Like the rest of the 915 family, the Titleist 915F fairway features the ARC (Active Recoil Channel) on the sole, but in a slightly more forward position than the driver.
It is also a little narrower than the ARC channel on the 915D driver and some may feel it looks more like a slot, but there are two reasons I would not call it such.
Firstly, Titleist politely asked me not to and they are nice people. Secondly, it is longer and curves round the full length of the face and into the body of the club, so it is a bit more integrated into the club head and not filled in like the shorter, thinner slots on other fairways.
As you may be aware by now, this style of design enables the lower half of the clubhead to flex at impact to match the compression of the crown and increase the ball speed.
In the Titleist 915F the ARC really comes into its own from the turf as I found out during an exclusive Titleist fitting session where we got to put all the 915 woods through their paces against the 913 versions.
From the tee I compared the 913Fd 13.5° driving fairway against the 13.5° 915F which is the closest in the new range to this model. What I saw on Trackman was a 20% decrease in spin and 2.8mph increase in ball speed that resulted in an extra 12 yards carry.
Great as that is, the more impressive stat is that the ball speed hardly dropped that much when I hit the ball from the turf. When the ball strikes the face lower down you lose some ball speed, but with the ARC the 915F was nearly 1mph faster from the deck with 640 rpm less spin and 5 yards longer than the old 913Fd fairway was from the tee.
This was also true on off-centre hits, so you have a great combination of consistent and longer shots from more locations on the face from whatever lie you are playing from. I like that because, whilst they have improved over the years, the low spin Fd versions of the Titleist fairways were always tough to get going from the fairway, especially from slightly downhill lies.
I loved the way the club sat at address and the more observant among you will spot that the triangular alignment aid has reversed direction. The head is particularly shiny but it is not a distraction at address and just adds to the classy looks.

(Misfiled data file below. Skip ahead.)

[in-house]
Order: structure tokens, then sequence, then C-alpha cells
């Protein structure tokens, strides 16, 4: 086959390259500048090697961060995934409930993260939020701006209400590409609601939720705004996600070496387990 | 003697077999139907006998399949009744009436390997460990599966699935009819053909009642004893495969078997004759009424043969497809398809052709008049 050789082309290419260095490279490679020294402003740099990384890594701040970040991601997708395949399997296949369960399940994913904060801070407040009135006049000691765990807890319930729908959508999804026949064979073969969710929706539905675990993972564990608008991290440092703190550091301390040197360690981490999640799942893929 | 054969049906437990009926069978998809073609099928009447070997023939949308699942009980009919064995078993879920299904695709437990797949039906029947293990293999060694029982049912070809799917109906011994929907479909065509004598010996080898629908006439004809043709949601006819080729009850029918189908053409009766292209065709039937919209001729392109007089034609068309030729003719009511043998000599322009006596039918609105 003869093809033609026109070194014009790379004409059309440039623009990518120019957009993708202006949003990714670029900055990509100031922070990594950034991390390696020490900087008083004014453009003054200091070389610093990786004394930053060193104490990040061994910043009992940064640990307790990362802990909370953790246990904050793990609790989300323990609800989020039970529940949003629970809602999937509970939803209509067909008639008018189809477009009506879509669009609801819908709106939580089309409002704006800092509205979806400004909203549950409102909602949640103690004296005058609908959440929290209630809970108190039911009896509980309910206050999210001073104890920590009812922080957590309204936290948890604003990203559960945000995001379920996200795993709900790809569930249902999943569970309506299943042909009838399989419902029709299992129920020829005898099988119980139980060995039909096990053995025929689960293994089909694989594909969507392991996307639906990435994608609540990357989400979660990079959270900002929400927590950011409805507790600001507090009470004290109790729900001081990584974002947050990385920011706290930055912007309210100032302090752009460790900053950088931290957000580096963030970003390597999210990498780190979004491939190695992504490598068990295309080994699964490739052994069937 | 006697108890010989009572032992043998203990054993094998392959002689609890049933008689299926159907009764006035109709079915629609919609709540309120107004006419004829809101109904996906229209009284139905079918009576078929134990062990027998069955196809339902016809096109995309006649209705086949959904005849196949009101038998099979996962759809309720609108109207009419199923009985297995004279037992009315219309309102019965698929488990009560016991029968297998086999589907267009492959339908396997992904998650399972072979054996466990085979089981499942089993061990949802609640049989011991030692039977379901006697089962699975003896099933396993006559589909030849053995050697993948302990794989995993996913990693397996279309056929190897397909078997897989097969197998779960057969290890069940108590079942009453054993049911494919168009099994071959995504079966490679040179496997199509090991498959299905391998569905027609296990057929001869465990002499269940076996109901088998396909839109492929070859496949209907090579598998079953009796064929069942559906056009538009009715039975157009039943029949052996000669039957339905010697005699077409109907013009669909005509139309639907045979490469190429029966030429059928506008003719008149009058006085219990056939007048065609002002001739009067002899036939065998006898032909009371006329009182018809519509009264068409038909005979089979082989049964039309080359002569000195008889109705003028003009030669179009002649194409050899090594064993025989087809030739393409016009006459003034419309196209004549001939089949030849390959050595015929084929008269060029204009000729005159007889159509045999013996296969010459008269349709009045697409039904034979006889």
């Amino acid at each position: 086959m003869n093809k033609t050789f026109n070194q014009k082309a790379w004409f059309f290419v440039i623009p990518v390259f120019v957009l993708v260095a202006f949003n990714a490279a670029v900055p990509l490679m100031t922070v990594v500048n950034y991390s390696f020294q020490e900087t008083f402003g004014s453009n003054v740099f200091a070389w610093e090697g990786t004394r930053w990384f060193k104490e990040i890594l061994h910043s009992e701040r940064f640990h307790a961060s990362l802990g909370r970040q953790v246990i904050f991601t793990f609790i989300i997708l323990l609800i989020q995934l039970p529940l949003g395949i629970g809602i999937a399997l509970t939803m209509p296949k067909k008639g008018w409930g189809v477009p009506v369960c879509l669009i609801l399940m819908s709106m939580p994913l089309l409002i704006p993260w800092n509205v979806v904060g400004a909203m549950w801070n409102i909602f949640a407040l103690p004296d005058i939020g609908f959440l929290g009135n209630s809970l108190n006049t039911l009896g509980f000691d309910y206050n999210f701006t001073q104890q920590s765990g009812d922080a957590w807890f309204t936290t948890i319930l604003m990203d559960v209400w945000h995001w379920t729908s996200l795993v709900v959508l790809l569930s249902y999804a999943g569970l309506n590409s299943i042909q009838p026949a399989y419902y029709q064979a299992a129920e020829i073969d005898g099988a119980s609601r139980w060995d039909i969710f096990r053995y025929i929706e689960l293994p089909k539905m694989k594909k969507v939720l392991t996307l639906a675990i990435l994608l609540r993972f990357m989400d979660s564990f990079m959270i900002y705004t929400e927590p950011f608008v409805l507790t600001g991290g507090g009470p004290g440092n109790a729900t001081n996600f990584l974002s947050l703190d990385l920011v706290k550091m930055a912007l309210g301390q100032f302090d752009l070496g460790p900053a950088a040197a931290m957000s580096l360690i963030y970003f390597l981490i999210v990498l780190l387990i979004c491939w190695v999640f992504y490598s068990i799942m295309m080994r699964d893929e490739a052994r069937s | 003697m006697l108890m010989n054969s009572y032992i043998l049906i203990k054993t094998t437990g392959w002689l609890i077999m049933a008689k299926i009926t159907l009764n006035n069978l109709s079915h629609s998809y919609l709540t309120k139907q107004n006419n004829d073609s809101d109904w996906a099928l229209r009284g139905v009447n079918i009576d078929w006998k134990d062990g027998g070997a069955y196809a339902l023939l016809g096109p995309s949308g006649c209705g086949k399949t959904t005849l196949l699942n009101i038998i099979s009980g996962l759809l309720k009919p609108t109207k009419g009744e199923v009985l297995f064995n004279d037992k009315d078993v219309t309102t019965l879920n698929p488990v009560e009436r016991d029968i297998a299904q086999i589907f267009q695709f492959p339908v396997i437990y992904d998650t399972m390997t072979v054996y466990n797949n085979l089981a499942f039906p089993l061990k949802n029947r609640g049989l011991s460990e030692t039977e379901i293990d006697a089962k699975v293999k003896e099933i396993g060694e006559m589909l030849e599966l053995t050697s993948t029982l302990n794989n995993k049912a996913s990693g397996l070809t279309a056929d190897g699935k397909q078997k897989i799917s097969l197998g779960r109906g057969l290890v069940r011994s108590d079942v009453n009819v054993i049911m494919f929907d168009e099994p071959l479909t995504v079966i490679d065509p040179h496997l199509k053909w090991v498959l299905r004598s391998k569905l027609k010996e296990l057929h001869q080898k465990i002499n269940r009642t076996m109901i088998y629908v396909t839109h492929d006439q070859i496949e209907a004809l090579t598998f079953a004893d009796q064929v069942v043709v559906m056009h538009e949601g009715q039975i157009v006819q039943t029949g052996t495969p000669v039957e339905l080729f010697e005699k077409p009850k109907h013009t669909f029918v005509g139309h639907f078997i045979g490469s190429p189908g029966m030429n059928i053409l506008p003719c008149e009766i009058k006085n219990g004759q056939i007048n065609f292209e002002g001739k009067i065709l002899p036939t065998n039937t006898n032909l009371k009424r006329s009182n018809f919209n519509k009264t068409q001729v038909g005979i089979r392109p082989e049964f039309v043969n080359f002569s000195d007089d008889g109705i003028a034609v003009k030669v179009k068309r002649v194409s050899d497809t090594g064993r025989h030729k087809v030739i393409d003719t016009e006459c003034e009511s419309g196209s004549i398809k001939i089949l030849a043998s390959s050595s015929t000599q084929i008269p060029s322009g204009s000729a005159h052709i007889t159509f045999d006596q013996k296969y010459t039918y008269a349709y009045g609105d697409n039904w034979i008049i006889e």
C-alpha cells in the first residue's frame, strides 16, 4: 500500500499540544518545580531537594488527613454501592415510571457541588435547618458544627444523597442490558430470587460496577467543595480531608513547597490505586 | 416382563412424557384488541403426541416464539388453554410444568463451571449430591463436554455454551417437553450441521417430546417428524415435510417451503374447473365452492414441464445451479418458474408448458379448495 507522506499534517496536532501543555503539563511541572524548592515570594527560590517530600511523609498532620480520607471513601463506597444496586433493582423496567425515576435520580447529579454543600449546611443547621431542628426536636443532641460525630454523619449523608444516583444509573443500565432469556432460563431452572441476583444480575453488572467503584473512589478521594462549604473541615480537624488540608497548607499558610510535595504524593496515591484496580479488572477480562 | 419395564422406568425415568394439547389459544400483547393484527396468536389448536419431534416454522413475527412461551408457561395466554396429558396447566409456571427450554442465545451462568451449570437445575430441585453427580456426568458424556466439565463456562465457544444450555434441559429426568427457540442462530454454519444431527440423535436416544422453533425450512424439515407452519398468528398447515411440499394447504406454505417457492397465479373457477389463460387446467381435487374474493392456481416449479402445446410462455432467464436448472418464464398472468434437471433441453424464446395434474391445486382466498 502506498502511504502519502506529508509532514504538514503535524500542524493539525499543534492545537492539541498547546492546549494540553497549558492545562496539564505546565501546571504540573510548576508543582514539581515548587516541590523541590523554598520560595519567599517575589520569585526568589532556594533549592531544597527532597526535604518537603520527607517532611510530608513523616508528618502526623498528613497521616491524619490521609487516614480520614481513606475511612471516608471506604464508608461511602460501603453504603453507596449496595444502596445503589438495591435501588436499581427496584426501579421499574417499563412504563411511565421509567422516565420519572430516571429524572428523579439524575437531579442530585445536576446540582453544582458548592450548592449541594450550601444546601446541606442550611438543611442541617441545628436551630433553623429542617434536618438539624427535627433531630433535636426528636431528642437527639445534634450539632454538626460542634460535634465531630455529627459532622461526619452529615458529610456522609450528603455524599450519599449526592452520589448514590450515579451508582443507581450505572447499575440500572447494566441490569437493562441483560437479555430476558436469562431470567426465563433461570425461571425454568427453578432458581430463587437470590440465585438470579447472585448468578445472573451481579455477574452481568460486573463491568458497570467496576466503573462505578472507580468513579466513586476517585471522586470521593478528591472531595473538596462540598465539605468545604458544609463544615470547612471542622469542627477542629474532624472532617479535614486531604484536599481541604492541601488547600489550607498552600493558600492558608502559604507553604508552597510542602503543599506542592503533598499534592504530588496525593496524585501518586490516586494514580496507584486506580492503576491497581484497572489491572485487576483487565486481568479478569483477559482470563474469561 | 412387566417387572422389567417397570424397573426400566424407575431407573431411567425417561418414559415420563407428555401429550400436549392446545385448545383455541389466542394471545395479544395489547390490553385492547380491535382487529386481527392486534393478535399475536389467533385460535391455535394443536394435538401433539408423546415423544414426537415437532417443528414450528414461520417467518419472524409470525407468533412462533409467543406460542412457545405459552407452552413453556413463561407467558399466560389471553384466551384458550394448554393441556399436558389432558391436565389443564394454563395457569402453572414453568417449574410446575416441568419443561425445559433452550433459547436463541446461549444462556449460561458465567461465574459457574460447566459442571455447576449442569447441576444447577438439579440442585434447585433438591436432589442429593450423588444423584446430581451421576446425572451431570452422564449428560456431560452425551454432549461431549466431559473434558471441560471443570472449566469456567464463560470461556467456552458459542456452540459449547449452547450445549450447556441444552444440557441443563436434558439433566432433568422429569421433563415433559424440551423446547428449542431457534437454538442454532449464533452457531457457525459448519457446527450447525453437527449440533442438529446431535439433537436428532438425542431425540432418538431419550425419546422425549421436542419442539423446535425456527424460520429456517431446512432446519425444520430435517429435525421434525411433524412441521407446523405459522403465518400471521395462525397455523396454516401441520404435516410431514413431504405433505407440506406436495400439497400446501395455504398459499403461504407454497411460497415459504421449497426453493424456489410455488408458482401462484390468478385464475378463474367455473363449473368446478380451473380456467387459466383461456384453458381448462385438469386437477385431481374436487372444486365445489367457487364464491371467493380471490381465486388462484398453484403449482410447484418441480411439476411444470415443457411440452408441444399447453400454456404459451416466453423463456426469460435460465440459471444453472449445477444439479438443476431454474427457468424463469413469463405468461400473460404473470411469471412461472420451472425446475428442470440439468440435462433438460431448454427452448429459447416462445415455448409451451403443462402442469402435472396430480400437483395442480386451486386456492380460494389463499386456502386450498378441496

Another reason for the extra distance is the uniformly thin Carpenter Steel face that is 2mm thick right across the face, compared to the 2.1-2.4mm variable thickness in the 913 model. This makes the sound and feel solid at impact so it is great to see that maintained from the previous model.
One issue I have always had with past Titleist F ranges is that the heads were too small and that is the main reason I have recommended the Fd models with their bigger heads.
With the 915 fairways Titleist has switched things around by making the F heads larger than the Fd and not before time. The 915F has a 175cc 'Full Pear' profile compare to the now smaller 915 Fd 'Traditional Pear' shape.
My first reaction was 'what have they done to my Fd driving fairway?', but as you now know from the results, the F is a much lower spinning club now, so you need to imagine that Fd now equals F and in more lofts.
The F comes in 5 lofts from 13.5° to 21°, including a new 16.5° model, whilst the Fd range is trimmed to just two lofts of 13.5° and 15°.
The Fd also comes in a 'workable' smaller head now and the spin is down on the previous model so this is really now a high swing speed or elite player club, although why they need smaller heads always baffles me. Surely they like forgiveness as much as the rest of us, especially with a longer club like a driving fairway?
Each model aslo comes with the excellent Sure-Fit Tour adjustable hosel that allows you to adjust the loft indepently of the lie. My fitter Graeme changed settings a few times to make the lie more upright and whilst sometimes it increased distance, my dispersion increased and that is the effect of lie on your swing.
Virtually all other adjustable hosels affect the lie when you change loft so whilst it has been around for a while, this is still the best system in the market for me and the slimmed down hosel that was introduced in the 913 fairways and hybrids is retained in the 915 range.
There is a wide choice of shaft including a stock choice of Aldila Rogue and Mitsubishi Diamana, both of which are decent enough and if they are not then your Titleist fitter can sort you out with another one.
Overall I would have to say that the 915 fairways are a big improvement on the 913 range and the F models with their larger heads are much easier to play from the deck, even if the ARC channel does pick up debris. A brush tool is apparently being thought of to clean this out if you don't want to take turf samples home with you.
As Titleist drivers have expanded across the handicap range, then I think that the 915F can do that for them in fairways as it has a much wider appeal thanks to the bigger heads and great forgiveness. Put this together with the Sure-Fit Tour hosel this will be one of the fairways to beat this year.